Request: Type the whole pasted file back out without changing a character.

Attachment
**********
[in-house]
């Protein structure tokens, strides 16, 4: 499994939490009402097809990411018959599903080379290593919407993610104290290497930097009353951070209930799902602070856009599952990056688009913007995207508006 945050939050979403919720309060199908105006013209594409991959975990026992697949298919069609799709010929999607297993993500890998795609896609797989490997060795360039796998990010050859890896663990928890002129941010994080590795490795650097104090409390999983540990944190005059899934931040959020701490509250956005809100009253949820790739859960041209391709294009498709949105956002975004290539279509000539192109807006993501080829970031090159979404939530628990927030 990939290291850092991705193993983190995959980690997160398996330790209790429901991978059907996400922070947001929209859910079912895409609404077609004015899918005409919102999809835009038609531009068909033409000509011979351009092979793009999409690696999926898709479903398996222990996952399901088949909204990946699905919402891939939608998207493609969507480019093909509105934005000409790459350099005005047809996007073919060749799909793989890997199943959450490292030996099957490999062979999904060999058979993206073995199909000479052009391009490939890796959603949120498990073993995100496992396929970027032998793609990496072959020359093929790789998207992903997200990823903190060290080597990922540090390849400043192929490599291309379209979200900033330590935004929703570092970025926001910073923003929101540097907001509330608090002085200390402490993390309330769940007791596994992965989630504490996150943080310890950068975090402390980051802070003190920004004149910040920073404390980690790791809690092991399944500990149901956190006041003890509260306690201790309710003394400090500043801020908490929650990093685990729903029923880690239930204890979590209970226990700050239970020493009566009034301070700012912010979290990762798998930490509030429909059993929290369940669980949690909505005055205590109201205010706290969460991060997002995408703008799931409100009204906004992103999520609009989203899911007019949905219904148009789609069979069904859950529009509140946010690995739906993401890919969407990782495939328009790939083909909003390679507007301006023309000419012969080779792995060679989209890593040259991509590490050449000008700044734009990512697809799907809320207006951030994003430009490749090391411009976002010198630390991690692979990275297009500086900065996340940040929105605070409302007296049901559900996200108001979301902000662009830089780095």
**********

[in-house]
């Protein structure tokens, strides 16, 4: 499994939490009402097809990411018959599903080379290593919407993610104290290497930097009353951070209930799902602070856009599952990056688009913007995207508006 945050939050979403919720309060199908105006013209594409991959975990026992697949298919069609799709010929999607297993993500890998795609896609797989490997060795360039796998990010050859890896663990928890002129941010994080590795490795650097104090409390999983540990944190005059899934931040959020701490509250956005809100009253949820790739859960041209391709294009498709949105956002975004290539279509000539192109807006993501080829970031090159979404939530628990927030 990939290291850092991705193993983190995959980690997160398996330790209790429901991978059907996400922070947001929209859910079912895409609404077609004015899918005409919102999809835009038609531009068909033409000509011979351009092979793009999409690696999926898709479903398996222990996952399901088949909204990946699905919402891939939608998207493609969507480019093909509105934005000409790459350099005005047809996007073919060749799909793989890997199943959450490292030996099957490999062979999904060999058979993206073995199909000479052009391009490939890796959603949120498990073993995100496992396929970027032998793609990496072959020359093929790789998207992903997200990823903190060290080597990922540090390849400043192929490599291309379209979200900033330590935004929703570092970025926001910073923003929101540097907001509330608090002085200390402490993390309330769940007791596994992965989630504490996150943080310890950068975090402390980051802070003190920004004149910040920073404390980690790791809690092991399944500990149901956190006041003890509260306690201790309710003394400090500043801020908490929650990093685990729903029923880690239930204890979590209970226990700050239970020493009566009034301070700012912010979290990762798998930490509030429909059993929290369940669980949690909505005055205590109201205010706290969460991060997002995408703008799931409100009204906004992103999520609009989203899911007019949905219904148009789609069979069904859950529009509140946010690995739906993401890919969407990782495939328009790939083909909003390679507007301006023309000419012969080779792995060679989209890593040259991509590490050449000008700044734009990512697809799907809320207006951030994003430009490749090391411009976002010198630390991690692979990275297009500086900065996340940040929105605070409302007296049901559900996200108001979301902000662009830089780095």